The Move to Manchester
I came to the city as an undergraduate in 1997, relocating from a small village on the edge of the North York Moors. I had always lived there, my family were all within a five-mile radius. Beyond my bedroom window were sheep, a muddy lane, miles of fields and the occasional passing tractor. The norm was to be alone, small inside a landscape. Imagination was my source of entertainment – unless, of course, you count the village pub!
To a country lass, Manchester felt overwhelming and scary. The week before I arrived a young man was stabbed to death in the park near my halls of residence. My parents’ blood ran cold. In town, I clutched my rucksack tightly to my side rather than wear it on my back. I would be mugged in broad daylight if I didn’t. Now I was small inside a cityscape, alone amidst a hundred thousand students and the roaring swell of blue ‘Magic’ buses down the Oxford Road. That first winter was tough. After lectures finished at six, I raced home in the dark to my halls and switched on my TV to stop myself shaking. Sometimes my future husband, then just a friend, would walk me home.
Some of this I have built into Mai Ling’s story. We are both outsiders to Manchester. She ponders the Mancunian accent, strangers on buses, the A-Z of unknown streets.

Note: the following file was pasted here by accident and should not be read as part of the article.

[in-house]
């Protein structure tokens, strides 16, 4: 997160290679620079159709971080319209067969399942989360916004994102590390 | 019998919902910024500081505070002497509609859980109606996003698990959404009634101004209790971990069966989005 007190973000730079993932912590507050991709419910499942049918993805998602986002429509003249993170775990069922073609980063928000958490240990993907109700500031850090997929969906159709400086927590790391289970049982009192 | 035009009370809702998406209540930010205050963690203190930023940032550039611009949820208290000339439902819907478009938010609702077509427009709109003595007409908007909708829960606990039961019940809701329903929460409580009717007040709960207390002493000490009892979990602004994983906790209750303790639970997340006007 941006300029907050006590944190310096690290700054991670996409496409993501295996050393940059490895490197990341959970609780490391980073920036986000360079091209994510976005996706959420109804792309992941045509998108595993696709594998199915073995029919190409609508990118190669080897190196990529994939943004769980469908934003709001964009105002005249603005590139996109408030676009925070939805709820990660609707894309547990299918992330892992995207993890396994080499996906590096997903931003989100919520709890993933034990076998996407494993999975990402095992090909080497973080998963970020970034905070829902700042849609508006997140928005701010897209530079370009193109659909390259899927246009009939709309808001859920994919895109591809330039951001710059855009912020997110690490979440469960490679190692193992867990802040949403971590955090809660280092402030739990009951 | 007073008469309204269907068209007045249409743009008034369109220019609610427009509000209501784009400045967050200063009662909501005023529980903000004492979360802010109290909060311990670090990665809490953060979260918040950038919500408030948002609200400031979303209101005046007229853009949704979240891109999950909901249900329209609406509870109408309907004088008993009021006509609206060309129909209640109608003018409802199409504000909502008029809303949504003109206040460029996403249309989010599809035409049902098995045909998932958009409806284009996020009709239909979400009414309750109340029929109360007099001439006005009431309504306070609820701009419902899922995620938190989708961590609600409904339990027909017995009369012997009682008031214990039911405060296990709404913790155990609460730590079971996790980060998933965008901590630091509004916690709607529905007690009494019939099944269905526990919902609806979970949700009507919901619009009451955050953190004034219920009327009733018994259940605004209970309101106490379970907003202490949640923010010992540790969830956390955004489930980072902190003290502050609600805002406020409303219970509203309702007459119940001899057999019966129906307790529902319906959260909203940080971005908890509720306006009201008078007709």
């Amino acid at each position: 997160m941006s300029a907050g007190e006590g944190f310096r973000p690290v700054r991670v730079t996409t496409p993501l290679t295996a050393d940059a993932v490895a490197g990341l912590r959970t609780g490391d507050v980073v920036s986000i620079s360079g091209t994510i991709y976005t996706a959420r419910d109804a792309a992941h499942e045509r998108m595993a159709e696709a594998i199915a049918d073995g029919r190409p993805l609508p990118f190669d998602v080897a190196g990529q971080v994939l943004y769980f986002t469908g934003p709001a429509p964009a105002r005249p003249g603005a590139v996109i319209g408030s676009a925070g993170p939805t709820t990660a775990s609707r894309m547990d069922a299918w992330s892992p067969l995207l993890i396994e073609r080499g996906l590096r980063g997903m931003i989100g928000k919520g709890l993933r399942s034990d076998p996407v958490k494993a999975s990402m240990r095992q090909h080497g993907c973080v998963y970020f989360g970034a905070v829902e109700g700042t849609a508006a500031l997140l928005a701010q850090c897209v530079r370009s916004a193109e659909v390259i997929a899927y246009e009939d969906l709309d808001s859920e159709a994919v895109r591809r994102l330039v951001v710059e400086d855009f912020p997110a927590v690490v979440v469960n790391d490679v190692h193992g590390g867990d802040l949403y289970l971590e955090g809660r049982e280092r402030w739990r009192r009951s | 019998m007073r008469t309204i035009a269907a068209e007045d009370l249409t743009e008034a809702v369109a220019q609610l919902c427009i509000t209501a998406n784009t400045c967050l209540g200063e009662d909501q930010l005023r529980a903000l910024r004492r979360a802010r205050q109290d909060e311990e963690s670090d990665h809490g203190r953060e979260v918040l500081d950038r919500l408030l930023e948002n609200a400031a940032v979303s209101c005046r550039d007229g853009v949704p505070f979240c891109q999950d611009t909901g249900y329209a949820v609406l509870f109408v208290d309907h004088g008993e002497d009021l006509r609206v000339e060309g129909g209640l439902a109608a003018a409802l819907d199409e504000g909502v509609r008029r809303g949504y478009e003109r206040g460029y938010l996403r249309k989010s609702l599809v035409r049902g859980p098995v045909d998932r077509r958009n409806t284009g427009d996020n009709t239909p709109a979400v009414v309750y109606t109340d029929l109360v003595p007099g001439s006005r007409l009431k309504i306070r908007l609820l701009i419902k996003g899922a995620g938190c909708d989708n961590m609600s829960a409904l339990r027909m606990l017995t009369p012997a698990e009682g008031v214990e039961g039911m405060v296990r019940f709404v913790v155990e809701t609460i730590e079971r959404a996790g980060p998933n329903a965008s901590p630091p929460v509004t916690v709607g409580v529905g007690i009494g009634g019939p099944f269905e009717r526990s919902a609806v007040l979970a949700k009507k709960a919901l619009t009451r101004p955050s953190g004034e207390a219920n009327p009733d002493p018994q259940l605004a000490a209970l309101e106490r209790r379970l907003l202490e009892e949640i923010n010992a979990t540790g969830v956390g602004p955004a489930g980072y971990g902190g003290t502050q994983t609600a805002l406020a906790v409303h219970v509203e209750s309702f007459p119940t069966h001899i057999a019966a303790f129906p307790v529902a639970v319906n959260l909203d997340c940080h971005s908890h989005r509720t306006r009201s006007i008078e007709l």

May’s Part of Town
I don’t name May’s part of town, but there is an ASDA nearby, an Asian grocery store on the corner. In my head it’s the place my husband rented in his second year at uni. The terrace row I visited most weekends while we dated.
Love in the City
The twins’ Manchester is mine too. St Ann’s Square is where Jen and Stuart meet, it’s also where my husband and I chose my engagement ring. The Royal Exchange Theatre is a favourite place for nights out – Little Voice, Great Expectations, Kes, A Street Car Named Desire… each production marking a birthday, an anniversary, even the celebration of my first publishing contract!
The Taste of Something New
Ricki’s spiritual home is Affleck’s Palace. This is where my older brother Mike and I hung out and drank coffee whenever he visited me in Manchester. He was in a rock band at the time and lived in York. We felt cool together, amidst the grunge at Afflecks. There, we re-adjusted to the idea of me growing up and ate carrot cake. Carrot cake!
A few years later it was ostrich. I tried the 7-course taster menu with my brother-in-law, Steve. He had spent the weekend decorating our first house and we took him into China Town as a thank you. Real Chinese food was a revelation! Until then, I’d only ever tried sweet and sour chicken! This is the restaurant where Jen works on a weekend.
A Walk Through Town
Cities change fast. Memories are slippery. A lot of what I believed to be fact – street names and layouts, buildings, landmarks – I had to physically re-visit in order to write the novel. Only now, do I see that the Manchester of the novel is my Manchester, filtered through the lens of personal memory.